VBS 2014 will not only teach kids about Jesus and the work that He did on the cross for them, but will also teach them to defend their faith in Him. We are so excited about kids diving deeper into apologetics, or a defense of their faith in Jesus. Through learning that Jesus is the absolute truth, kids will dive deeper into their relationship with Him and be challenged to tell others.
Michael Kelley works at LifeWay with Discipleship in Context providing customized biblical content for churches. He’s authored a few books (Wednesdays Were Pretty Normal: A Boy, Cancer, and God; Transformational Discipleship: How People Really Grow; and Boring: Finding an Extraordinary God in an Ordinary Life). Above all, he’s a husband and a father to three kids. Michael talks about the importance of apologetics for kids, even his kids, in the following:
“I don’t know if you’ve felt it, but the winds of culture are more than changing; they’ve changed. At one point, we talked to our kids about Christianity in terms of “defending the faith.” When we did so, we meant for them to learn the distinct parts of Christianity and what separated them from the other religious of the world:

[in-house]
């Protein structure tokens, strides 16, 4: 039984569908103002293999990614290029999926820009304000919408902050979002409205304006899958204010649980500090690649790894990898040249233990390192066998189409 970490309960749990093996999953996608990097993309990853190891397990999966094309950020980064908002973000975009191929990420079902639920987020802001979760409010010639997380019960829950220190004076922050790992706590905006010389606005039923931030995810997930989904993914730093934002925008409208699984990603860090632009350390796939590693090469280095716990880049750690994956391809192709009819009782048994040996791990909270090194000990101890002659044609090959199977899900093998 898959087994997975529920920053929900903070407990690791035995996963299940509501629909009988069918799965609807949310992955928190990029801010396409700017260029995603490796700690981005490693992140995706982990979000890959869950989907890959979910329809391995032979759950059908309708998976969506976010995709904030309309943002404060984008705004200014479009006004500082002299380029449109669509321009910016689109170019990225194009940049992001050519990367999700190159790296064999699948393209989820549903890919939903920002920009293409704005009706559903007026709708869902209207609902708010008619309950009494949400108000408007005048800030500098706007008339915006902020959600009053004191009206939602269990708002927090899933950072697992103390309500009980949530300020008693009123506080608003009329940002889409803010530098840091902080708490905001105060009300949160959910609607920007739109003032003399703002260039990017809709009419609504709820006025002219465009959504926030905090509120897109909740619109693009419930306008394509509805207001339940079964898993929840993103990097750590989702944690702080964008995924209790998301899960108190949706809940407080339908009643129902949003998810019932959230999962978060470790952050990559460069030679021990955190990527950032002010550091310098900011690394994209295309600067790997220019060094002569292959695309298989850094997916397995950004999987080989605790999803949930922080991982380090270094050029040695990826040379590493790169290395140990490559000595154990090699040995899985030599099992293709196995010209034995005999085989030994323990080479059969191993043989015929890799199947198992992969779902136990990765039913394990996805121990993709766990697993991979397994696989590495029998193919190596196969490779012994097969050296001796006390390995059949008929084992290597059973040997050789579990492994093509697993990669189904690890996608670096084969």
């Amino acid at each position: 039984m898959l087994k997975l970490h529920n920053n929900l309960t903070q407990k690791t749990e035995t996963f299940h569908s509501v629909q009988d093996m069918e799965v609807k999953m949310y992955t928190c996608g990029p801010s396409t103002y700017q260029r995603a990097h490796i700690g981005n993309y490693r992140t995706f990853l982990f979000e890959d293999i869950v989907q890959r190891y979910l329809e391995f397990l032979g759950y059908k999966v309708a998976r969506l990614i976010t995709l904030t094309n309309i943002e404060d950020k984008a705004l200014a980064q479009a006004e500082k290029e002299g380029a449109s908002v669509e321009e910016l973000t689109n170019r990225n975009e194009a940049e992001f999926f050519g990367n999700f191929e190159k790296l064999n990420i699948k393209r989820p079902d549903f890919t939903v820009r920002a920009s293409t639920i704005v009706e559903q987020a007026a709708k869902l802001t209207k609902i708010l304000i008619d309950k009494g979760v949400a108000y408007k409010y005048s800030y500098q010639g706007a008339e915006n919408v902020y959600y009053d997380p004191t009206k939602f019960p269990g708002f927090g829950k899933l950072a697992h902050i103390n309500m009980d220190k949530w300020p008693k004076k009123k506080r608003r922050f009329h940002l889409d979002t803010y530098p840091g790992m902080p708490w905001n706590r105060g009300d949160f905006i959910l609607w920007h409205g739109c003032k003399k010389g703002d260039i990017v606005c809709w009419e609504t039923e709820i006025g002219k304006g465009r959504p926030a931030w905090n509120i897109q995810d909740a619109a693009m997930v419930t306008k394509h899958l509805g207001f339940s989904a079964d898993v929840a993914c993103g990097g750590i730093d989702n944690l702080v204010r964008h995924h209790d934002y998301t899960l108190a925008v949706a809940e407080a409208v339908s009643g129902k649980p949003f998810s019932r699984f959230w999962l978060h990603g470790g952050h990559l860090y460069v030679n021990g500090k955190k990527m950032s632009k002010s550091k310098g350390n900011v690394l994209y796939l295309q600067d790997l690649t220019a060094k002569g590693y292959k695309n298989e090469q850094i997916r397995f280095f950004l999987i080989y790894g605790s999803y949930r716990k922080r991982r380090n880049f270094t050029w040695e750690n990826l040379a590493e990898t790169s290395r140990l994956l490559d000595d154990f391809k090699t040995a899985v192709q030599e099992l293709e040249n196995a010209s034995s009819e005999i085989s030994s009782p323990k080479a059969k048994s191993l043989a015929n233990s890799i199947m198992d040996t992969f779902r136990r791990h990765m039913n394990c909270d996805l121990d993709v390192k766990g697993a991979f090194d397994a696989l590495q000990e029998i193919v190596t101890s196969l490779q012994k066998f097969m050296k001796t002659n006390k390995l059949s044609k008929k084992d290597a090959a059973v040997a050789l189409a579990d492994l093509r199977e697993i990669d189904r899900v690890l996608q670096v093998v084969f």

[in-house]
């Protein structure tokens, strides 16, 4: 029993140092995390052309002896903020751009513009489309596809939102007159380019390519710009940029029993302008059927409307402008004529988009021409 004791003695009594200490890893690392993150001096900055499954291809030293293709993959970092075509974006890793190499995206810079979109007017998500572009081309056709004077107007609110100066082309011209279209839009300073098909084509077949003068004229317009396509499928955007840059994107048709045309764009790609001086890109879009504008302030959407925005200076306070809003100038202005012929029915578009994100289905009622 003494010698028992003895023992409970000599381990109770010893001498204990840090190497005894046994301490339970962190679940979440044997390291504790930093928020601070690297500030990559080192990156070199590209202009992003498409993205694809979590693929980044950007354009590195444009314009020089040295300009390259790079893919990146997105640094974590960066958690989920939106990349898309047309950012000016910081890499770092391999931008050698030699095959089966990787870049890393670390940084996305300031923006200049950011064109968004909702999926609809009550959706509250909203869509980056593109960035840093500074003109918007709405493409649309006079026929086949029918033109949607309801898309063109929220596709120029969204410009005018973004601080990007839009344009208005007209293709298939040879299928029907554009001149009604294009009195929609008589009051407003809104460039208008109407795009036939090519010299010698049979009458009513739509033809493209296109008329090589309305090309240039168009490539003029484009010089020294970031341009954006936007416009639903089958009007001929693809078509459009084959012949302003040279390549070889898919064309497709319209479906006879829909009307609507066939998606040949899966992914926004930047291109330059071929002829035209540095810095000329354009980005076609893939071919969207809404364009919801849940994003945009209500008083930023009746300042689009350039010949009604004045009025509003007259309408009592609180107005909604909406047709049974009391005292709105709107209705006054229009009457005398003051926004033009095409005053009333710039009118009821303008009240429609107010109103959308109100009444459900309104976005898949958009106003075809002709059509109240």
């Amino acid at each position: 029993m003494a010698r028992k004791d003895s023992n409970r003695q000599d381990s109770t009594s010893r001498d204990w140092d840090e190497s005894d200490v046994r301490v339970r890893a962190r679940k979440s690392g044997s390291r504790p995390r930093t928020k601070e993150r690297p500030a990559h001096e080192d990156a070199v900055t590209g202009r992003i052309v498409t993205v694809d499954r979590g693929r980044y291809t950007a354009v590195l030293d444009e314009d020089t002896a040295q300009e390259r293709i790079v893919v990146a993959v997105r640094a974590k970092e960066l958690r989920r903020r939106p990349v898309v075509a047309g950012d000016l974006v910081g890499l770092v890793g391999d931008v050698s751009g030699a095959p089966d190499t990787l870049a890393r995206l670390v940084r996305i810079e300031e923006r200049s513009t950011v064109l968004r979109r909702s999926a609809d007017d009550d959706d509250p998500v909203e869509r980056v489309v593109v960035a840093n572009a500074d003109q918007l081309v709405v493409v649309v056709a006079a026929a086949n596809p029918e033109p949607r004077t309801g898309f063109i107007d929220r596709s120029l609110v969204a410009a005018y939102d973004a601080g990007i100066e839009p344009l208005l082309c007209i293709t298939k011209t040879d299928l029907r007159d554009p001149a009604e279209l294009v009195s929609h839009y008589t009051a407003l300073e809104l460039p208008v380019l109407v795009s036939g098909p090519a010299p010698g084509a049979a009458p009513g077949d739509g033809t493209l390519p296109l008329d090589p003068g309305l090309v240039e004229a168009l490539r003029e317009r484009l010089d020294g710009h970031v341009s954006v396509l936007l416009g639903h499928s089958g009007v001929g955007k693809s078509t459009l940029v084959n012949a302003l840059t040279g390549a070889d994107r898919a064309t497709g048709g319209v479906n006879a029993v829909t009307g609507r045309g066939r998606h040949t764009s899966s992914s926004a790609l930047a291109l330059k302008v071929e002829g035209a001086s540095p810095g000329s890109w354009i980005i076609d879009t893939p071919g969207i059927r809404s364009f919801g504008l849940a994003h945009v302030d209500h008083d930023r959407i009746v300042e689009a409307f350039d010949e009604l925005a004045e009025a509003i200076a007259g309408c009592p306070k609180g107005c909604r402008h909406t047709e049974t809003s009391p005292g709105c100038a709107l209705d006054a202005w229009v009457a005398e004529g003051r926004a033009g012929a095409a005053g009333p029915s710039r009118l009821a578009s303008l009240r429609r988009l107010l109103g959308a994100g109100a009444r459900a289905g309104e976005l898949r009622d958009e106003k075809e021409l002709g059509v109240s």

How is Christianity different than Islam? What about Hinduism and Buddhism? What makes Christianity a unique expression of faith?
All valid questions, and all good ones to know the answers to, but times have changed. See, each one of those questions is built upon a fundamental issue that was assumed. The issue, I believe, goes something like this: One of these religions is right; the others are wrong. As Christians, we must be prepared with scientific and logical arguments as to why Christianity is the right one.
But that issue can no longer be assumed. It can’t because we live in a day and time now when the primary objection to Christianity is not that it’s wrong and that another religion is right; it’s that no religion is wrong and they are all right.
Here’s how that works out practically. You might tell someone you believe in Jesus, and then ask them what they believe. They might believe in something completely different, but that’s where the conversation is likely to end because the cultural climate is such that it’s fine to believe in Jesus. And it’s fine to believe in something else. They are all fine; the question isn’t what’s “right and true”; the question is what works for you as an individual.
That’s why we have to help our kids not just think about the proof of Christianity; we have to help them think about the nature of truth. We have to help them understand that some things are absolutely true, no matter where you are and what you are doing. It’s a challenge indeed; one that we must embrace if we want our kids to not just know the nature of Christianity, but also be prepared to be uniquely Christian in a day and time when no one is uniquely anything.”